Vacancy rates have continued to rise as work from home practices are projected to last through to 2021, further driving the sublease trend in the third quarter. Nationally, sublet availability jumped from 15.7% in the previous quarter to 17.2% in Q3 2020 (Figure 3), with 12 million square feet of sublet space on the market. Calgary and Toronto have the most sublet space available among major markets, with 3.8 million and 4.4 million square feet, respectively. Still, the Vancouver market has the highest sublet availability rate at 32.5% this quarter, a jump from 31.9% in the previous quarter, and from 21.8% recorded at the same time last year (Figure 3). While subleasing has been one way that tenants have tried to overcome pandemic challenges, many are still questioning whether or not to reduce their office space permanently as uncertainty in the market mounts. Since some employees and employers place strong value on in-person collaboration and culture, additional challenges with in-office COVID-19 detecting, contact tracing, and the legalities associated with returning to work remain to be seen.
Although national industrial availability remains relatively stable compared to the previous quarter (Figure 4), growing demand has created a tight industrial market overall. This quarter saw 29 industrial buildings completed nationally with an availability rate of 17% (Figure 5), falling from 27.6% in the previous quarter. The Toronto market recorded the majority of completions with 17 new buildings totalling just under 3.2 million square feet, followed by Edmonton with 1 million square feet across only 2 new buildings that are fully leased. Among other major markets, Vancouver saw six new completions totalling 329,105 square feet, Calgary saw three new completions totalling 614,435 square feet, and Montreal saw only one completion of 118,000 square feet. Ottawa did not record any new completions this quarter.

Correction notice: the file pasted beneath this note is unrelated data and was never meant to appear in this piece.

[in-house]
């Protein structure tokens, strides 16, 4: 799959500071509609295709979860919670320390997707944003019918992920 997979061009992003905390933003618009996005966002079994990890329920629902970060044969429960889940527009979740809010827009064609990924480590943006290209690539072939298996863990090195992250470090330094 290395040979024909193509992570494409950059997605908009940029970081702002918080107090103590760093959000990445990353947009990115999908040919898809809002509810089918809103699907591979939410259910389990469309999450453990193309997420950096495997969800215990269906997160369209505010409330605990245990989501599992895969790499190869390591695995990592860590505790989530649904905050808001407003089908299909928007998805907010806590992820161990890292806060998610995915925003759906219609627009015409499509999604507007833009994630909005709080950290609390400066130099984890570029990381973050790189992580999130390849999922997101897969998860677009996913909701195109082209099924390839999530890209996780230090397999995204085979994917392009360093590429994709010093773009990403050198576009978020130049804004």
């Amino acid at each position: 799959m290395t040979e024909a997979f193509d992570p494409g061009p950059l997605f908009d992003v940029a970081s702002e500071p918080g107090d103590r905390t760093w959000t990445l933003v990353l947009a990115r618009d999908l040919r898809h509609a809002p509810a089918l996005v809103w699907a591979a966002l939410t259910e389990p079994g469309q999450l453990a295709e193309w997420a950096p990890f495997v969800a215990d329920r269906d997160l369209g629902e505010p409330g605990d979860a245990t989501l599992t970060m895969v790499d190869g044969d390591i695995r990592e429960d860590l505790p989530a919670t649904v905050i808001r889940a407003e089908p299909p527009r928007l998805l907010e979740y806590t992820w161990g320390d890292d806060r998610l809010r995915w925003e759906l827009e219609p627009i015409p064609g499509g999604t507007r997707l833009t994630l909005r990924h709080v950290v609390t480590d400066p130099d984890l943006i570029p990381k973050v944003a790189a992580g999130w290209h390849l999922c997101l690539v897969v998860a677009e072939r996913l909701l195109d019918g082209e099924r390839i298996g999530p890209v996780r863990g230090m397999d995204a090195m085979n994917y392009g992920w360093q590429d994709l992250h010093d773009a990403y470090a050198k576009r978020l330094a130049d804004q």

Two notable completions this quarter occurred in Alberta, one of which being Amazon’s newest 1 million square foot distribution centre in Edmonton’s Leduc County. Located at 1440 39th Avenue SW, this is the second Amazon facility in the province, with a similar centre currently located just North of Calgary. Another significant completion in Alberta is located at 260258 High Plains Boulevard in Calgary’s Rocky View County, with 409,360 square feet of light industrial space currently available for lease.
The industrial sector continues to fare well compared to others with the ongoing rise in e-commerce sales driving steady demand for warehouse space across the county. With what some have dubbed as the “Amazon effect”, the third quarter has seen the development of multiple new distribution centres from grocery retailers to manufacturing companies. Many investors are leaning into this demand and have already begun planning industrial projects for the next year. This growth is not expected to slow down any time soon with already-high demand now bolstered by both the second wave of the pandemic and the upcoming holiday season. Still, with consumer priority on delivery times, location will play a crucial role in new developments moving forward.
Despite re-openings bringing back some stability over the third quarter, market uncertainties continue to take a toll on investments, especially in the office sector, as the end of the year approaches. While some employees have begun a slow transition back into the office, vacancy rates are likely to keep on an upward trend as companies assess the benefits of return to work plans against the cost of maintaining office spaces moving forward. Although industrial availability rates remain relatively unchanged from the previous quarter, more space will be required to keep up with rising demand. Retail distributors had the past few months to adjust to this heightened demand and prepare for what will be a unique final quarter, combining already high e-commerce sales with the cold weather, holiday season, and increasing pandemic case numbers.
Source: Altus Group